NB19-12: The Effect of the Delayed Retirement Credit on Social Security Claiming and Employment
The delayed retirement credit in Social Security provides retired workers with a financial incentive to claim benefits after their full retirement age. Social Security reforms have increased the magnitude of this incentive substantially. In this project, we will investigate the effect of these increases in the delayed retirement credit on the claiming decisions of retired workers. To the extent that changes in the delayed retirement credit influence the timing of claiming benefits, it might also influence workers’ employment decisions. We will therefore investigate the effects of the policy changes on employment and earnings as well.
While much previous work has investigated the effect of the increase in the full retirement age (Mastrobuoni, 2009) and changes in the earnings test (Friedberg, 2000) on claiming decisions and employment outcomes, surprisingly little work has explored the effect of changes in the delayed retirement credit on behavior. This represents an important gap in the literature especially since the responses may influence future Social Security expenditures. To the extent that those with the longest life expectancies respond to the policy change by delaying claiming, outlays by the Social Security program may be much larger as a result.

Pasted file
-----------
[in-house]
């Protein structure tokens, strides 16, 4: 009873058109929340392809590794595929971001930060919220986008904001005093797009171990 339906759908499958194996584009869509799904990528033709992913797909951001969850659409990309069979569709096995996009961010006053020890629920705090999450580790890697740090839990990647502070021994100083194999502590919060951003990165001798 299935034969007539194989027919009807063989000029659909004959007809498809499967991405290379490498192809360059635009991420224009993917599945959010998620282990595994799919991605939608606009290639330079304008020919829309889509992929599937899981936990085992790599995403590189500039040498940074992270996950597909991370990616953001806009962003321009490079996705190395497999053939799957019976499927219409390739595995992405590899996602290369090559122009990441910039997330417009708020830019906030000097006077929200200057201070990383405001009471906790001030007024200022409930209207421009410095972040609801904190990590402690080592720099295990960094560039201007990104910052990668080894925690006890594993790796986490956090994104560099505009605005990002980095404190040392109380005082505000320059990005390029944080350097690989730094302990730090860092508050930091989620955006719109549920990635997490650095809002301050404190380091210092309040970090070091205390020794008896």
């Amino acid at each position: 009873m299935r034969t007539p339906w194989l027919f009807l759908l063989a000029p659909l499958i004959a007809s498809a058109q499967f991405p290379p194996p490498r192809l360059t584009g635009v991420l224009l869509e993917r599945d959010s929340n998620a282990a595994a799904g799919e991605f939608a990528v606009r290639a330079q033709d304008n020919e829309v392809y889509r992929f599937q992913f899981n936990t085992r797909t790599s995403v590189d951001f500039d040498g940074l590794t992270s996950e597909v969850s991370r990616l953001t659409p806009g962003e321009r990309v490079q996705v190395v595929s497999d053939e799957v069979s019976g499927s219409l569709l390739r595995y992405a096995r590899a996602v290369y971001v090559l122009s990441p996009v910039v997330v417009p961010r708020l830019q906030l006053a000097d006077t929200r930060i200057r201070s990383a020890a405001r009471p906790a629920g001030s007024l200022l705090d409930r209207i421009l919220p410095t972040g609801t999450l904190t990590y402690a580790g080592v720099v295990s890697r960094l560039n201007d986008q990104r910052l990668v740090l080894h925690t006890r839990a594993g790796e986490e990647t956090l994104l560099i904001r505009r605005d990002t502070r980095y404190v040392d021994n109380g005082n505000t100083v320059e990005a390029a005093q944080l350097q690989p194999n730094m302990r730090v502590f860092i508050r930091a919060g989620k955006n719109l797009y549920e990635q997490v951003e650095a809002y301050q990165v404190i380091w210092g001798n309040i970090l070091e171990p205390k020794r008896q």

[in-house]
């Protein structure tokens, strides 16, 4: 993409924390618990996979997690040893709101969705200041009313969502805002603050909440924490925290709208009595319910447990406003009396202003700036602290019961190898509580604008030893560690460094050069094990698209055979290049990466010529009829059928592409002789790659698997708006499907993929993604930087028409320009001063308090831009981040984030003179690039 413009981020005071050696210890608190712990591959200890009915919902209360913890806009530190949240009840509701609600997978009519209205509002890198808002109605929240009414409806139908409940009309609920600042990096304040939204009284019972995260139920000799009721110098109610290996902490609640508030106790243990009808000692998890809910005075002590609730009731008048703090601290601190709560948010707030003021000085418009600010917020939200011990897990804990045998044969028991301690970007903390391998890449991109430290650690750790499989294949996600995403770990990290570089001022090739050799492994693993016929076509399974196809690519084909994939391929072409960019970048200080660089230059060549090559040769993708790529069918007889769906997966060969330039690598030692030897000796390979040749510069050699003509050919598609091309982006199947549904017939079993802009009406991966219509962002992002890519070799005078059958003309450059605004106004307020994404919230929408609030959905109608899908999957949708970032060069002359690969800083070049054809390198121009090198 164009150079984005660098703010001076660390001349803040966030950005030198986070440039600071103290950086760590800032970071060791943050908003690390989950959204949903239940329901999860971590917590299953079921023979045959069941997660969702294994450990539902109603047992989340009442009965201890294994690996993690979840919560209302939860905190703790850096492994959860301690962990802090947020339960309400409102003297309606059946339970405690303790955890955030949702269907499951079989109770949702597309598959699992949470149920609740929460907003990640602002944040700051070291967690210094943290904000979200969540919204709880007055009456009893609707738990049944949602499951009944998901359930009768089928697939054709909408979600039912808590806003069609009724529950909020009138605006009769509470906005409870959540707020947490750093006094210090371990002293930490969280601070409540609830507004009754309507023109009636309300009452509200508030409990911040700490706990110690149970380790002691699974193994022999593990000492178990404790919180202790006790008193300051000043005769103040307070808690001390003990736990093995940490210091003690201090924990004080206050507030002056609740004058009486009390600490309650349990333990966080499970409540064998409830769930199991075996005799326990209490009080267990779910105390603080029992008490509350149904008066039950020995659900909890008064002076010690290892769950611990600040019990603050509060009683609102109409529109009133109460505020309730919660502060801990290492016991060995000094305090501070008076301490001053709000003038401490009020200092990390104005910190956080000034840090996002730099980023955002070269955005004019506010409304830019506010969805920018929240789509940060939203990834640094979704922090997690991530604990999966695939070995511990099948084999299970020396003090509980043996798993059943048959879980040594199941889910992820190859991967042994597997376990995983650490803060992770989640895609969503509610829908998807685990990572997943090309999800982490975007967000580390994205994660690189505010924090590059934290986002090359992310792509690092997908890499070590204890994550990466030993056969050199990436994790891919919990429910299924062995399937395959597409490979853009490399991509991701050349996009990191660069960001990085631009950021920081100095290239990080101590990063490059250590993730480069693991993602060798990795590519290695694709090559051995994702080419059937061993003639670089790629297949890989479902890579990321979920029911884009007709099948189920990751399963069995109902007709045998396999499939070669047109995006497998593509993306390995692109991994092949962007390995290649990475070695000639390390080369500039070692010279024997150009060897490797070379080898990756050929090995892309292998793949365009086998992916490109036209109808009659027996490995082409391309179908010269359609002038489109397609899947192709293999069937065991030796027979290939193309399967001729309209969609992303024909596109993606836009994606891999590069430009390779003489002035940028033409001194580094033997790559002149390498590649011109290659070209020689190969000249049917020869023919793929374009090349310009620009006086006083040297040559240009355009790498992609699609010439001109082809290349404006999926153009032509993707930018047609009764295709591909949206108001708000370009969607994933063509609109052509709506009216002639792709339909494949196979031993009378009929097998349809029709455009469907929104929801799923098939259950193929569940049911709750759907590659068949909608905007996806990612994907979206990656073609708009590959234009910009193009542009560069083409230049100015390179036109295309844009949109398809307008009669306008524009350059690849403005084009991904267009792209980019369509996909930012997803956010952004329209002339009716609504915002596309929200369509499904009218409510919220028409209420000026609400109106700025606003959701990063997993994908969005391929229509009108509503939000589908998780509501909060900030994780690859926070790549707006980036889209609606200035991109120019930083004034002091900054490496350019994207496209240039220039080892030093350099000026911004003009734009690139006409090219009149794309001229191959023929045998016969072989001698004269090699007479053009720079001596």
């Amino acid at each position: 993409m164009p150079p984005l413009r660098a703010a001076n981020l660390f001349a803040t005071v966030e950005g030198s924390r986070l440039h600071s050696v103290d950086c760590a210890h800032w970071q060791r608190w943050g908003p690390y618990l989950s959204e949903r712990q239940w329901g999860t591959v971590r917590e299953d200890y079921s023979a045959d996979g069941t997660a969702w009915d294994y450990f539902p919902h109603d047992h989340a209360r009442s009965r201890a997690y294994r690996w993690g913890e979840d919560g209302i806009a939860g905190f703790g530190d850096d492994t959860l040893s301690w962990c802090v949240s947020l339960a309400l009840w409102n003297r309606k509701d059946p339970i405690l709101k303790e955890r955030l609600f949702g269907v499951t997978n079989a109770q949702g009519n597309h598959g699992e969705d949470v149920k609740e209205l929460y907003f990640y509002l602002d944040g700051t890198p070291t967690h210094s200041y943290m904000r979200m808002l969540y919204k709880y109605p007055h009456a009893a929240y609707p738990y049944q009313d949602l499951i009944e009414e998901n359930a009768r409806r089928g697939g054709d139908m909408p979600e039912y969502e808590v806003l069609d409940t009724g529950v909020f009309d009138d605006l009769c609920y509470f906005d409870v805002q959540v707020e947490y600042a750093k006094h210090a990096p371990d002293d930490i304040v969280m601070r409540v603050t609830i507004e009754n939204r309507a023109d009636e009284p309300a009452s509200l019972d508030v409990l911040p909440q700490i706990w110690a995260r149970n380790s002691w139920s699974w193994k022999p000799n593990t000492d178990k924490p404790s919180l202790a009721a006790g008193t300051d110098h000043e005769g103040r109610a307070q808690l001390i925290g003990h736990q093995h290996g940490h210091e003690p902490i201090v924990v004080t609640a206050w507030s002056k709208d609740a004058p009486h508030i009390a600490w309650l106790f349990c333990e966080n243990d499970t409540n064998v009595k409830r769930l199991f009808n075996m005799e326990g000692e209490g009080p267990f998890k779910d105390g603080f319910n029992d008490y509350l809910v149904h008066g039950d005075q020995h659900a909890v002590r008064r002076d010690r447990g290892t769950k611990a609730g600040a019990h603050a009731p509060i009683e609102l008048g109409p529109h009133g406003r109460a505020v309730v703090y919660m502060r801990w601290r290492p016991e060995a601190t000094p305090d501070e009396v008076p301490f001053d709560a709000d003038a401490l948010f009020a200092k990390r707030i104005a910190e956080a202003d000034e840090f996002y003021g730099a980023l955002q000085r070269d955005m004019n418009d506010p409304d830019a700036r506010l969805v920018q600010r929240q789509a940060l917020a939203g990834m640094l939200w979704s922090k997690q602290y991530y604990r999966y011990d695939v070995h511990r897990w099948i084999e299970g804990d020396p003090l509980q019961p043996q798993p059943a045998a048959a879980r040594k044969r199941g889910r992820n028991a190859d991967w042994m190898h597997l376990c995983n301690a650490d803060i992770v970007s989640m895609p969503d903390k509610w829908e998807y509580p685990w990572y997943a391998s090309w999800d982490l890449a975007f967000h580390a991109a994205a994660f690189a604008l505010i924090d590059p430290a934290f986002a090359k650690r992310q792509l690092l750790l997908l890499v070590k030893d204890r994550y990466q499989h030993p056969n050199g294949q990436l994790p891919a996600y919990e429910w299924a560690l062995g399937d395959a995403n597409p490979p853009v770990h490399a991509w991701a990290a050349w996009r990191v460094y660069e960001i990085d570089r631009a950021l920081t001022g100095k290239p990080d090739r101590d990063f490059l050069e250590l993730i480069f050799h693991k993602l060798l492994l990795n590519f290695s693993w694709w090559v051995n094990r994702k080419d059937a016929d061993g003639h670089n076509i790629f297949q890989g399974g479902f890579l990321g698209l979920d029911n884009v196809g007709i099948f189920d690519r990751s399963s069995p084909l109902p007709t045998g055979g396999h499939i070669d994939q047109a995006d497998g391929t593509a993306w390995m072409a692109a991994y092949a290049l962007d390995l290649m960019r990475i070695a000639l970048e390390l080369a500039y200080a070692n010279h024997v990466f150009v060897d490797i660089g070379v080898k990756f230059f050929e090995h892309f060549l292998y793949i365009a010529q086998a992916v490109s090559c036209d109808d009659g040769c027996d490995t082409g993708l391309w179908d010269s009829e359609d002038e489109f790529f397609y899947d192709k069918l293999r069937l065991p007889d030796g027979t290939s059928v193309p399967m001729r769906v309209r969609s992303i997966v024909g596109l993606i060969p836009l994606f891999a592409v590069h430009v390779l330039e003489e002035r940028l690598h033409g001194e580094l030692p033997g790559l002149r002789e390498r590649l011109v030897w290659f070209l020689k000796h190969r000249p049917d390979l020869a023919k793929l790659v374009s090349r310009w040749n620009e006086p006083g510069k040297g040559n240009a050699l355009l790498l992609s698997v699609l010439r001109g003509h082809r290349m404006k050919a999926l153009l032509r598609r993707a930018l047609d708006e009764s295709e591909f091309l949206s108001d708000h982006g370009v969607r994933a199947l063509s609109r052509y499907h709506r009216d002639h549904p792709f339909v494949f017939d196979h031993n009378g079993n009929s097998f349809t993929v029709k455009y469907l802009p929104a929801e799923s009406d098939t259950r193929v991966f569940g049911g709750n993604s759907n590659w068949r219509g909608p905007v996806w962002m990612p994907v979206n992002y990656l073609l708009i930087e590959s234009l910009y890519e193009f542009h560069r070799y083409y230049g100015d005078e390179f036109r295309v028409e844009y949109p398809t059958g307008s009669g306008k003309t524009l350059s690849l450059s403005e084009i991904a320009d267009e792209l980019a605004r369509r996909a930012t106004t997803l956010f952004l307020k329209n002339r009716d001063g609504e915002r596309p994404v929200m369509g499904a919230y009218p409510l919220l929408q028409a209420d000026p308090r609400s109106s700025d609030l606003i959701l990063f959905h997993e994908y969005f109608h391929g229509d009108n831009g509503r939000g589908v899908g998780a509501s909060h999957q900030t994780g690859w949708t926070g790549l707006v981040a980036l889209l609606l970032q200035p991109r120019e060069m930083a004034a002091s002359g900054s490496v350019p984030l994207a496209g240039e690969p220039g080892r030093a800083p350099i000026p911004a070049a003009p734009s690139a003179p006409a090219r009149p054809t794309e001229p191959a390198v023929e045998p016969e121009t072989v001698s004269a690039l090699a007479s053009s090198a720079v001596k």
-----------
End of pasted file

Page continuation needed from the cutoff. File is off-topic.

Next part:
To complete this work, it will be important to have access to micro-level data from the Social Security Administration with information on earnings, claiming dates, year-of-birth, and related measures. This will allow us to leverage the policy-induced variation in the delayed retirement credit, which rose gradually from just 3 percent per year for those born from 1918 to 1924 to 8 percent per year for those born in 1943 and later. The final paper will survey the literature, describe the data and policy changes, and summarize the results.
Supported by the Social Security Administration grant #1RDR18000003-01-00
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